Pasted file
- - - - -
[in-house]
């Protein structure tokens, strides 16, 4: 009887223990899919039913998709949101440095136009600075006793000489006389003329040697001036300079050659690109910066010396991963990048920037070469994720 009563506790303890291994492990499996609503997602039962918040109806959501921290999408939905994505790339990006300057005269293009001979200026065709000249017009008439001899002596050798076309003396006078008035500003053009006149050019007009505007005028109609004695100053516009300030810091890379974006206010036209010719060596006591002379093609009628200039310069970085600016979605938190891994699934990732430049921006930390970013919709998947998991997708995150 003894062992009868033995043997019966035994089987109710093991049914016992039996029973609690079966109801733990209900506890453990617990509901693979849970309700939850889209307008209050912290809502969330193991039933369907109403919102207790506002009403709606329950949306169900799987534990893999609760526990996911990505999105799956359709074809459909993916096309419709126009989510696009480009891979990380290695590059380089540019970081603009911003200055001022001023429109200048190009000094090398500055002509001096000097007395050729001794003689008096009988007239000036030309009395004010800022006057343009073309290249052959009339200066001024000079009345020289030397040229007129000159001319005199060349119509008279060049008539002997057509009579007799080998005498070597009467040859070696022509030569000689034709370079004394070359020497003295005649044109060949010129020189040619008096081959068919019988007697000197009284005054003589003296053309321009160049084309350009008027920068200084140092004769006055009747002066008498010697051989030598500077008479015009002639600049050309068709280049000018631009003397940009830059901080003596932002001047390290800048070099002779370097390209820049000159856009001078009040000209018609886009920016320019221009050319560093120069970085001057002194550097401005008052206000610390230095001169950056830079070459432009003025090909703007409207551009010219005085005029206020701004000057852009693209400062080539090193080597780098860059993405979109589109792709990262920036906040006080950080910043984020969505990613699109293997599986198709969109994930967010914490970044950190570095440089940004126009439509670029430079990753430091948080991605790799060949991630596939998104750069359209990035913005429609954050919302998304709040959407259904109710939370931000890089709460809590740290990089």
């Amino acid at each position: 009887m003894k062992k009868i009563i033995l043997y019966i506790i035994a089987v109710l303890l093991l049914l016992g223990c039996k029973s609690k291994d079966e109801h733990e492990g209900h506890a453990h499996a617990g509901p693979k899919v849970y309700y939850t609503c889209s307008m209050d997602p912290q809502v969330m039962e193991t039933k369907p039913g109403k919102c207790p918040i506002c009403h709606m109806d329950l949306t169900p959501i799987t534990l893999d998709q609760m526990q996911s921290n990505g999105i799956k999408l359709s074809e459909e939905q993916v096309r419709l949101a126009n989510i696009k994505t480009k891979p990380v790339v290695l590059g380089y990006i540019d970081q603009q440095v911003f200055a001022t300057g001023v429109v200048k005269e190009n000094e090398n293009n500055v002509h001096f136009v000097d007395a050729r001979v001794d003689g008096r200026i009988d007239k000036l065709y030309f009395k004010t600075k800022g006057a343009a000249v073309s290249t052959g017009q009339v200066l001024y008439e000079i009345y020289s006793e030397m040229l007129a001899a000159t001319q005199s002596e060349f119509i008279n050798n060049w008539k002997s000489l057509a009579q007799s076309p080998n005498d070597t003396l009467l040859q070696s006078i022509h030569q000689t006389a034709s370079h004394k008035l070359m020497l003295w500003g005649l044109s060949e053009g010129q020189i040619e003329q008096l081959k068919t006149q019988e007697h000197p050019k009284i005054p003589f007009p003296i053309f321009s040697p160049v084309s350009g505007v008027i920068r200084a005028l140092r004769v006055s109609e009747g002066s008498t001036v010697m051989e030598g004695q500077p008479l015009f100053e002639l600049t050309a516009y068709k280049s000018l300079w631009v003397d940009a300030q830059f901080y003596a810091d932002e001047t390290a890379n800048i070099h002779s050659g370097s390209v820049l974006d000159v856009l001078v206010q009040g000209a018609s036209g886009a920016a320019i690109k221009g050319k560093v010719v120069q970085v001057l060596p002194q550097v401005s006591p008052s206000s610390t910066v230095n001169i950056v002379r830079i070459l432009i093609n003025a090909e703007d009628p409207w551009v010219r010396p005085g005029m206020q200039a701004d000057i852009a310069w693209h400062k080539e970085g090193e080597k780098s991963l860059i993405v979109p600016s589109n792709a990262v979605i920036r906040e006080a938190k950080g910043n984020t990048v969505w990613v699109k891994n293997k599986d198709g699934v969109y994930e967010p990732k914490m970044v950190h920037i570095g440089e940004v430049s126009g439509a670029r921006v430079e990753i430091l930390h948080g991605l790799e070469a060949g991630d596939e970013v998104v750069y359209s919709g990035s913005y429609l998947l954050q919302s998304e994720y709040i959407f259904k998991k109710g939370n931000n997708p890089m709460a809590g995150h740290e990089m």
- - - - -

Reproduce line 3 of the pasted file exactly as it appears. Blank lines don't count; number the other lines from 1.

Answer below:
């Amino acid at each position: 009887m003894k062992k009868i009563i033995l043997y019966i506790i035994a089987v109710l303890l093991l049914l016992g223990c039996k029973s609690k291994d079966e109801h733990e492990g209900h506890a453990h499996a617990g509901p693979k899919v849970y309700y939850t609503c889209s307008m209050d997602p912290q809502v969330m039962e193991t039933k369907p039913g109403k919102c207790p918040i506002c009403h709606m109806d329950l949306t169900p959501i799987t534990l893999d998709q609760m526990q996911s921290n990505g999105i799956k999408l359709s074809e459909e939905q993916v096309r419709l949101a126009n989510i696009k994505t480009k891979p990380v790339v290695l590059g380089y990006i540019d970081q603009q440095v911003f200055a001022t300057g001023v429109v200048k005269e190009n000094e090398n293009n500055v002509h001096f136009v000097d007395a050729r001979v001794d003689g008096r200026i009988d007239k000036l065709y030309f009395k004010t600075k800022g006057a343009a000249v073309s290249t052959g017009q009339v200066l001024y008439e000079i009345y020289s006793e030397m040229l007129a001899a000159t001319q005199s002596e060349f119509i008279n050798n060049w008539k002997s000489l057509a009579q007799s076309p080998n005498d070597t003396l009467l040859q070696s006078i022509h030569q000689t006389a034709s370079h004394k008035l070359m020497l003295w500003g005649l044109s060949e053009g010129q020189i040619e003329q008096l081959k068919t006149q019988e007697h000197p050019k009284i005054p003589f007009p003296i053309f321009s040697p160049v084309s350009g505007v008027i920068r200084a005028l140092r004769v006055s109609e009747g002066s008498t001036v010697m051989e030598g004695q500077p008479l015009f100053e002639l600049t050309a516009y068709k280049s000018l300079w631009v003397d940009a300030q830059f901080y003596a810091d932002e001047t390290a890379n800048i070099h002779s050659g370097s390209v820049l974006d000159v856009l001078v206010q009040g000209a018609s036209g886009a920016a320019i690109k221009g050319k560093v010719v120069q970085v001057l060596p002194q550097v401005s006591p008052s206000s610390t910066v230095n001169i950056v002379r830079i070459l432009i093609n003025a090909e703007d009628p409207w551009v010219r010396p005085g005029m206020q200039a701004d000057i852009a310069w693209h400062k080539e970085g090193e080597k780098s991963l860059i993405v979109p600016s589109n792709a990262v979605i920036r906040e006080a938190k950080g910043n984020t990048v969505w990613v699109k891994n293997k599986d198709g699934v969109y994930e967010p990732k914490m970044v950190h920037i570095g440089e940004v430049s126009g439509a670029r921006v430079e990753i430091l930390h948080g991605l790799e070469a060949g991630d596939e970013v998104v750069y359209s919709g990035s913005y429609l998947l954050q919302s998304e994720y709040i959407f259904k998991k109710g939370n931000n997708p890089m709460a809590g995150h740290e990089m």